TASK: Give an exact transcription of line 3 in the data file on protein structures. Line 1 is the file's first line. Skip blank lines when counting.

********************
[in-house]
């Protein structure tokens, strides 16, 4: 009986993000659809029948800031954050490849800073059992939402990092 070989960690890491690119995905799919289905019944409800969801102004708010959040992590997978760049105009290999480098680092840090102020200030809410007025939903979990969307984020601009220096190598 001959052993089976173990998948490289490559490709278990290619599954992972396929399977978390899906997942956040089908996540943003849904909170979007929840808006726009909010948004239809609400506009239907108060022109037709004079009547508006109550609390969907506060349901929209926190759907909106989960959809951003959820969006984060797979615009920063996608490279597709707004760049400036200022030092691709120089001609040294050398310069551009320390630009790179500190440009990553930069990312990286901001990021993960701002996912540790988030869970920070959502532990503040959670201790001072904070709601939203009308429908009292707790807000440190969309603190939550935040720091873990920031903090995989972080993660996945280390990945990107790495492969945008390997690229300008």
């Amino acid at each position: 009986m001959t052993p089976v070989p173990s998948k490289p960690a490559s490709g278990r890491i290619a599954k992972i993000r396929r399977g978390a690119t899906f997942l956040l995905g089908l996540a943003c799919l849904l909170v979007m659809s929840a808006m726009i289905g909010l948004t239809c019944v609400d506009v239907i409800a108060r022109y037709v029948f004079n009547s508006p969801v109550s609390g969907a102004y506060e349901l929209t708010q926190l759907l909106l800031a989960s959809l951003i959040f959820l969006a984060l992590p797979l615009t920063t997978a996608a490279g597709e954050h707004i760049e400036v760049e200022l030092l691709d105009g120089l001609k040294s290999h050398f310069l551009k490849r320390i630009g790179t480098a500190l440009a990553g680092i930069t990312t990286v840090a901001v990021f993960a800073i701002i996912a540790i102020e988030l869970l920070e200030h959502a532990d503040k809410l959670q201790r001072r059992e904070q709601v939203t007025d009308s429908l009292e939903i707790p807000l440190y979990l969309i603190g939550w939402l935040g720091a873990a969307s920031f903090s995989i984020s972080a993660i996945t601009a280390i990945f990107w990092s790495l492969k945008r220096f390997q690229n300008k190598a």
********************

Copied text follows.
């Amino acid at each position: 009986m001959t052993p089976v070989p173990s998948k490289p960690a490559s490709g278990r890491i290619a599954k992972i993000r396929r399977g978390a690119t899906f997942l956040l995905g089908l996540a943003c799919l849904l909170v979007m659809s929840a808006m726009i289905g909010l948004t239809c019944v609400d506009v239907i409800a108060r022109y037709v029948f004079n009547s508006p969801v109550s609390g969907a102004y506060e349901l929209t708010q926190l759907l909106l800031a989960s959809l951003i959040f959820l969006a984060l992590p797979l615009t920063t997978a996608a490279g597709e954050h707004i760049e400036v760049e200022l030092l691709d105009g120089l001609k040294s290999h050398f310069l551009k490849r320390i630009g790179t480098a500190l440009a990553g680092i930069t990312t990286v840090a901001v990021f993960a800073i701002i996912a540790i102020e988030l869970l920070e200030h959502a532990d503040k809410l959670q201790r001072r059992e904070q709601v939203t007025d009308s429908l009292e939903i707790p807000l440190y979990l969309i603190g939550w939402l935040g720091a873990a969307s920031f903090s995989i984020s972080a993660i996945t601009a280390i990945f990107w990092s790495l492969k945008r220096f390997q690229n300008k190598a």